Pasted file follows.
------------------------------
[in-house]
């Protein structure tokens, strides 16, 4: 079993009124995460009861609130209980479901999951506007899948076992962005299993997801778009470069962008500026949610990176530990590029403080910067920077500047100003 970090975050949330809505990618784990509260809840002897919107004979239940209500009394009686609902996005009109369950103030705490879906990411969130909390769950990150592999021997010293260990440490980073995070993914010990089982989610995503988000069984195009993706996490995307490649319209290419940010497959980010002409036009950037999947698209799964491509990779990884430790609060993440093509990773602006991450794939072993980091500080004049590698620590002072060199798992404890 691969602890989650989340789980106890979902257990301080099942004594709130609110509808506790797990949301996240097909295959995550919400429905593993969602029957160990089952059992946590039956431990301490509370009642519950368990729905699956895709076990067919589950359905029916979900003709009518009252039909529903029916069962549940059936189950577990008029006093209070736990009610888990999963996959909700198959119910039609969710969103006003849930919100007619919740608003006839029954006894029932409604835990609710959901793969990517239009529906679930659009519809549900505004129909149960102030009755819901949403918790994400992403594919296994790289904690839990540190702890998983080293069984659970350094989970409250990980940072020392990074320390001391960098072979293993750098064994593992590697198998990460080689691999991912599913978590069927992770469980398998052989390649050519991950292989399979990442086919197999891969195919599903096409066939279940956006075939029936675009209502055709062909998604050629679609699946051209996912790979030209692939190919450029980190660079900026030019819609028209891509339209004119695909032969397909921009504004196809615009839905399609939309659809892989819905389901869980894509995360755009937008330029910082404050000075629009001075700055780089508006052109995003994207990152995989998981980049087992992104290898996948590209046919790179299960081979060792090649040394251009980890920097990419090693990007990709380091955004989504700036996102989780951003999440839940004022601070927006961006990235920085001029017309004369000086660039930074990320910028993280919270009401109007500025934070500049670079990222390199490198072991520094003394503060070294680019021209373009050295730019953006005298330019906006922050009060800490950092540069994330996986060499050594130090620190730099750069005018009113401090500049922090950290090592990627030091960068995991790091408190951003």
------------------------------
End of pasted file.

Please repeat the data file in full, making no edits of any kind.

[in-house]
């Protein structure tokens, strides 16, 4: 079993009124995460009861609130209980479901999951506007899948076992962005299993997801778009470069962008500026949610990176530990590029403080910067920077500047100003 970090975050949330809505990618784990509260809840002897919107004979239940209500009394009686609902996005009109369950103030705490879906990411969130909390769950990150592999021997010293260990440490980073995070993914010990089982989610995503988000069984195009993706996490995307490649319209290419940010497959980010002409036009950037999947698209799964491509990779990884430790609060993440093509990773602006991450794939072993980091500080004049590698620590002072060199798992404890 691969602890989650989340789980106890979902257990301080099942004594709130609110509808506790797990949301996240097909295959995550919400429905593993969602029957160990089952059992946590039956431990301490509370009642519950368990729905699956895709076990067919589950359905029916979900003709009518009252039909529903029916069962549940059936189950577990008029006093209070736990009610888990999963996959909700198959119910039609969710969103006003849930919100007619919740608003006839029954006894029932409604835990609710959901793969990517239009529906679930659009519809549900505004129909149960102030009755819901949403918790994400992403594919296994790289904690839990540190702890998983080293069984659970350094989970409250990980940072020392990074320390001391960098072979293993750098064994593992590697198998990460080689691999991912599913978590069927992770469980398998052989390649050519991950292989399979990442086919197999891969195919599903096409066939279940956006075939029936675009209502055709062909998604050629679609699946051209996912790979030209692939190919450029980190660079900026030019819609028209891509339209004119695909032969397909921009504004196809615009839905399609939309659809892989819905389901869980894509995360755009937008330029910082404050000075629009001075700055780089508006052109995003994207990152995989998981980049087992992104290898996948590209046919790179299960081979060792090649040394251009980890920097990419090693990007990709380091955004989504700036996102989780951003999440839940004022601070927006961006990235920085001029017309004369000086660039930074990320910028993280919270009401109007500025934070500049670079990222390199490198072991520094003394503060070294680019021209373009050295730019953006005298330019906006922050009060800490950092540069994330996986060499050594130090620190730099750069005018009113401090500049922090950290090592990627030091960068995991790091408190951003």